If you’re reading this, you have a reason to be thankful.
In a year of unprecedented deaths because of COVID-19, we should not take anything for granted.
With this in mind, we asked seven residents: “What is a person, project, organization, institution or movement that you are thankful for, that’s making an impact in Milwaukee?”
I found my safe place just when I needed it the most
Jenny Lee is a stay-at-home chef and former newspaper journalist. Lee recently wrote, “OPINION: Conversations with white people about their racism can be uncomfortable. Do it anyway.”
I didn’t know joining ElevAsian in January 2020 would become so necessary when COVID-19 hit. I just wanted to join a group with people who look like me, people who are Asian American in Milwaukee.
I was oblivious to the coronavirus until it hit Wisconsin in March. I became scared when I heard that Asian Americans across the world were beaten, spit on and stabbed by strangers who blamed us for the coronavirus just because it was first detected in China. A virus exists in the air. It doesn’t discriminate. It infects anyone.
I am grateful for ElevAsian, an informal group that uplifts the Asian American Pacific Islander community in Milwaukee. Elevate Asians. ElevAsian. With all the anti-Asian sentiment because of COVID, I needed this group to talk to.
The group officially began in 2017 as a Facebook group and now has over 140 members. Co-founders Jessica Boling, Erik Kennedy, May yer Thao and Shary Tran kept seeing each other at events where they were the only Asians in the room. They became friends who started the invite-based group, which became a safe space for Asian Americans to be themselves.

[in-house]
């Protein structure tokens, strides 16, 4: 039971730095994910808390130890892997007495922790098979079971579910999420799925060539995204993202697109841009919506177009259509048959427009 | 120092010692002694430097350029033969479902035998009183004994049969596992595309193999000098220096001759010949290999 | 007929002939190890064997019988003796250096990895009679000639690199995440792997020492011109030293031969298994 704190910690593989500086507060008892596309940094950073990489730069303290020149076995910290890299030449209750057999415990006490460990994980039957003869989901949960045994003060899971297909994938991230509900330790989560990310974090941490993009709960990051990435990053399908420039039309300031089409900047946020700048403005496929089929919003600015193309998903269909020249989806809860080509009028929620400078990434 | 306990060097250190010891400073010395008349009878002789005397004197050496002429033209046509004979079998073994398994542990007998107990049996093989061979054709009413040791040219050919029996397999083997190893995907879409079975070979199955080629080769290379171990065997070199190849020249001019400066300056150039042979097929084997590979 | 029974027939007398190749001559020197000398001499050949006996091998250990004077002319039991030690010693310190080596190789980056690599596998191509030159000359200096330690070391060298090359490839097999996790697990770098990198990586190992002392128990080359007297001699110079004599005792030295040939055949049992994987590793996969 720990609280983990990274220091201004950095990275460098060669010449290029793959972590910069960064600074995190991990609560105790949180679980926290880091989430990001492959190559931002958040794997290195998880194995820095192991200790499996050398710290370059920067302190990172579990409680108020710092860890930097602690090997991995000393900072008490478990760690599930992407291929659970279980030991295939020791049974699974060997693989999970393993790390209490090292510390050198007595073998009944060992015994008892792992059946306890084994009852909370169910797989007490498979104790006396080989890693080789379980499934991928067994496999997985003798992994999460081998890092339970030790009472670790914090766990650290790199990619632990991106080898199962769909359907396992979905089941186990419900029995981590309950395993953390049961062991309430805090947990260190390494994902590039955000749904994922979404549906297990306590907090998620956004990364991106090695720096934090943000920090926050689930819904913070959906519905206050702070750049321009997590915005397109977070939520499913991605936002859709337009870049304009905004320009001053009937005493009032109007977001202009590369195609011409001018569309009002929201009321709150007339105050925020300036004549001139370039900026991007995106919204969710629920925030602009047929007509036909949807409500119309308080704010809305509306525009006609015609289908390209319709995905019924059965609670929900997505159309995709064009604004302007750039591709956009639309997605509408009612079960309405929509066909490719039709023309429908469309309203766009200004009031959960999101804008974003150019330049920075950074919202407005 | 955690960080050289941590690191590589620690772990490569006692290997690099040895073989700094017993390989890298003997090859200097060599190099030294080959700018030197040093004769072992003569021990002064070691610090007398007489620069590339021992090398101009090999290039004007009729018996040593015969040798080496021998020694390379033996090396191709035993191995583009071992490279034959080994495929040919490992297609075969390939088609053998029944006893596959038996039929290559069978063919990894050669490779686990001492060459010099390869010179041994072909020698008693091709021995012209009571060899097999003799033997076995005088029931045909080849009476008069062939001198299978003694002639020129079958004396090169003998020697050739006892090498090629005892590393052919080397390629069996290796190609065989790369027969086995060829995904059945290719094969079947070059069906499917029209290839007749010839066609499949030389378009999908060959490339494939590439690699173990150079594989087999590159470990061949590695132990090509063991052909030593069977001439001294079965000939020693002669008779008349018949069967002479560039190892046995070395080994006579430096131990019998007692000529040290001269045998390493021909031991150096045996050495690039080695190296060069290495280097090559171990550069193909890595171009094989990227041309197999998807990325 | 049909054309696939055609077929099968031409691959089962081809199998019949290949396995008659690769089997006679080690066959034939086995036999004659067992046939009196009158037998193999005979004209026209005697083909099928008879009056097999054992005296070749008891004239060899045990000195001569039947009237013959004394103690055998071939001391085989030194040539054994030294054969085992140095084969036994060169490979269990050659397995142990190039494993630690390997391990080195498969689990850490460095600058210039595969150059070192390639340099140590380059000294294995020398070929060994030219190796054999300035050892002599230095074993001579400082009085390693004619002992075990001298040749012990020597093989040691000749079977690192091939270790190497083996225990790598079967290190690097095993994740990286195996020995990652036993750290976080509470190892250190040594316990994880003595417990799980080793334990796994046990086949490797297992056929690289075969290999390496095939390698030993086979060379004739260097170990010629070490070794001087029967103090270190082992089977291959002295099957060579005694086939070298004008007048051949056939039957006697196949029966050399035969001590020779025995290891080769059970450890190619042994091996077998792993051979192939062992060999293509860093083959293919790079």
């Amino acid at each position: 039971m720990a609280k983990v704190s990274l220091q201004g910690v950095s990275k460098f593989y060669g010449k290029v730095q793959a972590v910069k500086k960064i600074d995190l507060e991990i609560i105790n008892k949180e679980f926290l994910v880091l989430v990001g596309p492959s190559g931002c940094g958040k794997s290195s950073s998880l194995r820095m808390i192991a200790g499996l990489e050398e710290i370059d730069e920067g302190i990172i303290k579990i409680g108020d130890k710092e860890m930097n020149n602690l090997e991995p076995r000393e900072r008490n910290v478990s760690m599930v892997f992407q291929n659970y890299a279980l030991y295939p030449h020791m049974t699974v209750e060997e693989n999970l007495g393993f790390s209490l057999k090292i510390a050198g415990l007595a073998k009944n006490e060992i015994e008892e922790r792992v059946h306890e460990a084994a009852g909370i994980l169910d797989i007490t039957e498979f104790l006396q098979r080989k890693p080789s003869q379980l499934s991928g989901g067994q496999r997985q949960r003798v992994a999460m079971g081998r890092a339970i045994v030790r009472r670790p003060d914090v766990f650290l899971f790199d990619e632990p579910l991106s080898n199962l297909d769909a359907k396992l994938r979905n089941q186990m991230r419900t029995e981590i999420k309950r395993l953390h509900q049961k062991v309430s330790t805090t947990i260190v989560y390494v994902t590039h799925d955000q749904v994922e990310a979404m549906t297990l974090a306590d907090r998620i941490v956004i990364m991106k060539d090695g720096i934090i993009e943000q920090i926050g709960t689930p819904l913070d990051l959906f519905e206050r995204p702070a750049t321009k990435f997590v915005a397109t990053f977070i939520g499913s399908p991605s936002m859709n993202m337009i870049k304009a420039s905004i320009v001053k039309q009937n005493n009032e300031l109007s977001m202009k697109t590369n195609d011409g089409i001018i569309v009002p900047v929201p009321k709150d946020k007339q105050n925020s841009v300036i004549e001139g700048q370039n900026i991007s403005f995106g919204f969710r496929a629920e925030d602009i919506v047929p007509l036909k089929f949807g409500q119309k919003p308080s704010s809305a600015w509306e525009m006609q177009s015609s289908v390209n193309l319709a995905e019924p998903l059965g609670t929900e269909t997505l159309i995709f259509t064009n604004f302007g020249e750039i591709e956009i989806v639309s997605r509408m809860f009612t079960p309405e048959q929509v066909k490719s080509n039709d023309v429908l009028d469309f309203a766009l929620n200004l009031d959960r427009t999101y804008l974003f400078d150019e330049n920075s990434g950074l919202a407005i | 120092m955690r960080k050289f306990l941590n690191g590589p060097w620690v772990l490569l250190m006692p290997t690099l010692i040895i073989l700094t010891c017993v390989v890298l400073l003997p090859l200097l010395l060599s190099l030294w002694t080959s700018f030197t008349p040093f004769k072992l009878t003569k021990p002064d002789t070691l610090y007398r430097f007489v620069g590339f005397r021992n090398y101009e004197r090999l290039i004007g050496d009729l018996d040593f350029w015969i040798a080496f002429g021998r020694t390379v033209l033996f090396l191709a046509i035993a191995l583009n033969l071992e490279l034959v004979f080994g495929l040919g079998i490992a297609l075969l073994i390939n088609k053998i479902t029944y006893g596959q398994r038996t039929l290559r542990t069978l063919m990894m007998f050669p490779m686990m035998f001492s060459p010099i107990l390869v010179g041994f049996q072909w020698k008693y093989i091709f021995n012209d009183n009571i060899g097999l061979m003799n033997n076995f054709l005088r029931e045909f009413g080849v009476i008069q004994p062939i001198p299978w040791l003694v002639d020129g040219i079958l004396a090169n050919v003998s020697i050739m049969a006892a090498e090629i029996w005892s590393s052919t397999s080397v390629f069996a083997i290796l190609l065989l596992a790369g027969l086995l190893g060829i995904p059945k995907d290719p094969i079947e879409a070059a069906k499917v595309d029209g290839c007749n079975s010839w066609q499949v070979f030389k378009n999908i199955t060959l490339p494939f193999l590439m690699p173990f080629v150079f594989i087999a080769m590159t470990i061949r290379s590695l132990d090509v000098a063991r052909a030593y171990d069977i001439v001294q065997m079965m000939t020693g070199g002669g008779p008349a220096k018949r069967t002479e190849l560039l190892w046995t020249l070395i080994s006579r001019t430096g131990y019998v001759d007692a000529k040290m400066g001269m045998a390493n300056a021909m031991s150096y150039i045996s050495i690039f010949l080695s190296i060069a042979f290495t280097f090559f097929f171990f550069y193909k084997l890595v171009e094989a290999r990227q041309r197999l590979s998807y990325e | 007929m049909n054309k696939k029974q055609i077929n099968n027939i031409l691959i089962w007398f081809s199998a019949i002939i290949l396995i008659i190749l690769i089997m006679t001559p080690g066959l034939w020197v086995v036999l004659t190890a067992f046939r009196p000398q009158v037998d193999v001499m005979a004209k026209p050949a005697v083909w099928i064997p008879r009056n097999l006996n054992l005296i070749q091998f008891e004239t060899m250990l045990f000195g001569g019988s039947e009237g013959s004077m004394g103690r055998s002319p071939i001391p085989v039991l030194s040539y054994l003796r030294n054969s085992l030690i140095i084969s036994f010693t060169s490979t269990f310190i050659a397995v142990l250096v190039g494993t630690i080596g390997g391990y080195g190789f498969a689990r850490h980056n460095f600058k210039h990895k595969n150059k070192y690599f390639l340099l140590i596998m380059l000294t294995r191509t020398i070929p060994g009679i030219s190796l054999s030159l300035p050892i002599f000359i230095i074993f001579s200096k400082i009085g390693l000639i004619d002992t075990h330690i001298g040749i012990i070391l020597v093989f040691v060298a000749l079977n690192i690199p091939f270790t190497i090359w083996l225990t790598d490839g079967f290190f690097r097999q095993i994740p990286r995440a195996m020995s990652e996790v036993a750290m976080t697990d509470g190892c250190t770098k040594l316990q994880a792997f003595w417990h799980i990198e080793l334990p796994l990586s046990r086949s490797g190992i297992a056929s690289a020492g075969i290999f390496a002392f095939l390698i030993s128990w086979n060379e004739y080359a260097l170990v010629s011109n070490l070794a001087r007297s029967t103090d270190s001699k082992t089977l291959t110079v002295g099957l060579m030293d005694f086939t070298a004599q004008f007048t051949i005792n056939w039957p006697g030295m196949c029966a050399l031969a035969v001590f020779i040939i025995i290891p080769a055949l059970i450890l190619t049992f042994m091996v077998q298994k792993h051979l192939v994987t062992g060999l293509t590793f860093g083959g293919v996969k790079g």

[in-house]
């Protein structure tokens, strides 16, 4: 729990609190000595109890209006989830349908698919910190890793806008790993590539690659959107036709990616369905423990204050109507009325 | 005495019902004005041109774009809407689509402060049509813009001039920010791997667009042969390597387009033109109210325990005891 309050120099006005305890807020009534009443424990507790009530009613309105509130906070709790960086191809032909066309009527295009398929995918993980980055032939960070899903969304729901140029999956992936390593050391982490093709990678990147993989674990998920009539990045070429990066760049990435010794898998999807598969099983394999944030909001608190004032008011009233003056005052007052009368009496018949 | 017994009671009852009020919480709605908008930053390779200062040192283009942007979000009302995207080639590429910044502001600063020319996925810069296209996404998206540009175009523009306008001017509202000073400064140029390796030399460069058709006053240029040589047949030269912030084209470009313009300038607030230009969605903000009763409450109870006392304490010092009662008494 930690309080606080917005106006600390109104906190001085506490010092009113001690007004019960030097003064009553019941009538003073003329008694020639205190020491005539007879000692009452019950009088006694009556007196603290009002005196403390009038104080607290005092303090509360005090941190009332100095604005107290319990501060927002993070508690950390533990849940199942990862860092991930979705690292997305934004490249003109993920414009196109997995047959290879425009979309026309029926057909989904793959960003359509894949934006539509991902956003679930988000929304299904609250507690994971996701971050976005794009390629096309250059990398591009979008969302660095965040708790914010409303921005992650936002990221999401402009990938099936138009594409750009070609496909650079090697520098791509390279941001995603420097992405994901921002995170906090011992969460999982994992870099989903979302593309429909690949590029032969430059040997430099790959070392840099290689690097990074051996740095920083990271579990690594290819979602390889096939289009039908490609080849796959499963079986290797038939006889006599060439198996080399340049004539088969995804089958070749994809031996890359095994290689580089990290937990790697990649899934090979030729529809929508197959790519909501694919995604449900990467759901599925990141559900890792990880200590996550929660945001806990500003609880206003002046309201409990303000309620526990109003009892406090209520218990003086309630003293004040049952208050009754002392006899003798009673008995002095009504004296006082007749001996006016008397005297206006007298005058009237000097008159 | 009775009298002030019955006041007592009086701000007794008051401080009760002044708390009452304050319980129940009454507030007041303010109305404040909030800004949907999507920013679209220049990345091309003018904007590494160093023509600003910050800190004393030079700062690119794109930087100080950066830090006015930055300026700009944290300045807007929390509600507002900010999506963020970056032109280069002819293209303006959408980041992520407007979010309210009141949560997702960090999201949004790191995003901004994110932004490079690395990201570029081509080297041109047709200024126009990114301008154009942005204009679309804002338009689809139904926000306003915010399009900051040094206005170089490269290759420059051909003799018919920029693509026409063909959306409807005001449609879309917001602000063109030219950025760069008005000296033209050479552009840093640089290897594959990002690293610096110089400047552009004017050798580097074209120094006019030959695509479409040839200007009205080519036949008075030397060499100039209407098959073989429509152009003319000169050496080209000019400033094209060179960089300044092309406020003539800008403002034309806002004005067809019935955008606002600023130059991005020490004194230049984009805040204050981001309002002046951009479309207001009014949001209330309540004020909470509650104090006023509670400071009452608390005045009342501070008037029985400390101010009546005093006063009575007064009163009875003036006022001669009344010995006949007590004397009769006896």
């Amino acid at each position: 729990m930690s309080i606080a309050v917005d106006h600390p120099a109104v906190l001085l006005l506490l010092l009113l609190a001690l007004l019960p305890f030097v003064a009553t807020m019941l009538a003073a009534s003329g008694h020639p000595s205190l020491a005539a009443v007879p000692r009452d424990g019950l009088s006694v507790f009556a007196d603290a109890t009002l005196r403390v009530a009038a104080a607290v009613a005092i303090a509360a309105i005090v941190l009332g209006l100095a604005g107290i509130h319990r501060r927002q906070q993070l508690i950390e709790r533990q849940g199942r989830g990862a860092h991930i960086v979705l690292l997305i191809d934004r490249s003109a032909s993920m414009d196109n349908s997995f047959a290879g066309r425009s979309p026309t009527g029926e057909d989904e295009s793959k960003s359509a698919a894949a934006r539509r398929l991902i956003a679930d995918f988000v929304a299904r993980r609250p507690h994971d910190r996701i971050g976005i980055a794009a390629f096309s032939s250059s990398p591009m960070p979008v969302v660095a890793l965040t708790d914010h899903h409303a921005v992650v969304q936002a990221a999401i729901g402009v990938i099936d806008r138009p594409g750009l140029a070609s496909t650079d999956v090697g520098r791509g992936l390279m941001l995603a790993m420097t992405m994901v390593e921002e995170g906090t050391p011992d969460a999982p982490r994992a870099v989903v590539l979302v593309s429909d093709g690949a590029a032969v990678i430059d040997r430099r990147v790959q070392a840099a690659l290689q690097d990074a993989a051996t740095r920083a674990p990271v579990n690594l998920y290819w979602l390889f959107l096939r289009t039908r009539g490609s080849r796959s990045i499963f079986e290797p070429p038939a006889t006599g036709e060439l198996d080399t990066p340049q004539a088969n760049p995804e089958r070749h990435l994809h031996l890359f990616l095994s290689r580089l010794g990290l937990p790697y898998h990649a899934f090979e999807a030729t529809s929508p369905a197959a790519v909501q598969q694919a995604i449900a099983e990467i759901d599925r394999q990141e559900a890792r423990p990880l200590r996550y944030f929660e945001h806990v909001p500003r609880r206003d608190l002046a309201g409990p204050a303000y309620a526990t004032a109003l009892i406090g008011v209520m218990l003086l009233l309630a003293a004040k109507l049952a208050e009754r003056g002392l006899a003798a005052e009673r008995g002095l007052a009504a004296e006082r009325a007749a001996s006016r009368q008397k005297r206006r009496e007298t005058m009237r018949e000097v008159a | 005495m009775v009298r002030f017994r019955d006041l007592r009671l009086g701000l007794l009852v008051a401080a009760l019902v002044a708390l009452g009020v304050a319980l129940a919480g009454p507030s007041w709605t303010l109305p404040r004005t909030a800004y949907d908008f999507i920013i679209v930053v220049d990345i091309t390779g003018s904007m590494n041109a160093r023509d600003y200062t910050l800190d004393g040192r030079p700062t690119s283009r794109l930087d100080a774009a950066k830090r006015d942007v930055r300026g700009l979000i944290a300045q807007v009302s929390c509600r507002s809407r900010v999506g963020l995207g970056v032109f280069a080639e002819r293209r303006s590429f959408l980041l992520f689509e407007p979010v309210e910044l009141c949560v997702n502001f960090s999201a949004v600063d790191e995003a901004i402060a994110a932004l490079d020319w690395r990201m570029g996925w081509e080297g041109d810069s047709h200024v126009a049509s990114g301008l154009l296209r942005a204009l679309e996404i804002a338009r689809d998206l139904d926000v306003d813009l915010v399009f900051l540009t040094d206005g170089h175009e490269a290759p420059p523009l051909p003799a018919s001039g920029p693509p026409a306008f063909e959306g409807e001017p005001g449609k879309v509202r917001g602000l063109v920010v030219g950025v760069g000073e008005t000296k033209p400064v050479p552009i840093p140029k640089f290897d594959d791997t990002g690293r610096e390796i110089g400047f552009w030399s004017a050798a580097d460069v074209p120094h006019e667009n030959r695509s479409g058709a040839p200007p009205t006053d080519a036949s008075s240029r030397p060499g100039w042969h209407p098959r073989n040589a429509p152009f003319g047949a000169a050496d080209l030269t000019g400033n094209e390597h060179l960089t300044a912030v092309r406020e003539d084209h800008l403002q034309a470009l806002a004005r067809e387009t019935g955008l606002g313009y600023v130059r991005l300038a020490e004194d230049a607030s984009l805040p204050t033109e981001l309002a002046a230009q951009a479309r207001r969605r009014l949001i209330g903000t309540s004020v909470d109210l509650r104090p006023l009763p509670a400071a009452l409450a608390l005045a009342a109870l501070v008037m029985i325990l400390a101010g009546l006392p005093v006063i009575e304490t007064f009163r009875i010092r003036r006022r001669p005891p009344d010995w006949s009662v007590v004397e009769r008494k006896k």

I am Korean American, born and raised in a predominantly white town in Wisconsin. For most of my life, I convinced myself I was comfortable being the only Asian in the room. In the past 12 months, I experienced microaggressions that made me fall backward into an abyss. Shary was the one who taught me how to resolve a conflict with a white friend, so I could repair the friendship.
ElevAsian is a group I needed for my soul. I thank them so much.
"And still they march"
LaTasha Lux is a proudly tattooed wife, mother, lover of sci-fi, book nerd, “Disnerd” and photographer. She recently wrote, “OPINION: ‘Afraid for my life’: Who are you supposed to call when it’s the police committing the crimes?”
This has been quite a year. It’s easy to look back on the preceding months of 2020 and point out all the bad, all the negatives. With Thanksgiving 2020 fast approaching I was asked the question: “What is a person, project, organization, institution or movement that you are thankful for that’s making an impact in Milwaukee?” Easy answer for me: The Peoples Revolution.
Since March, The Peoples Revolution has taken to the streets in all kinds of weather, protesting social justice issues that primarily impact people of color and members of the LGBTQ+ community. It has been my honor to photograph them as they march with allies in communities from Greendale to Wauwatosa, from Milwaukee to Kenosha, from Burlington to Washington, D.C.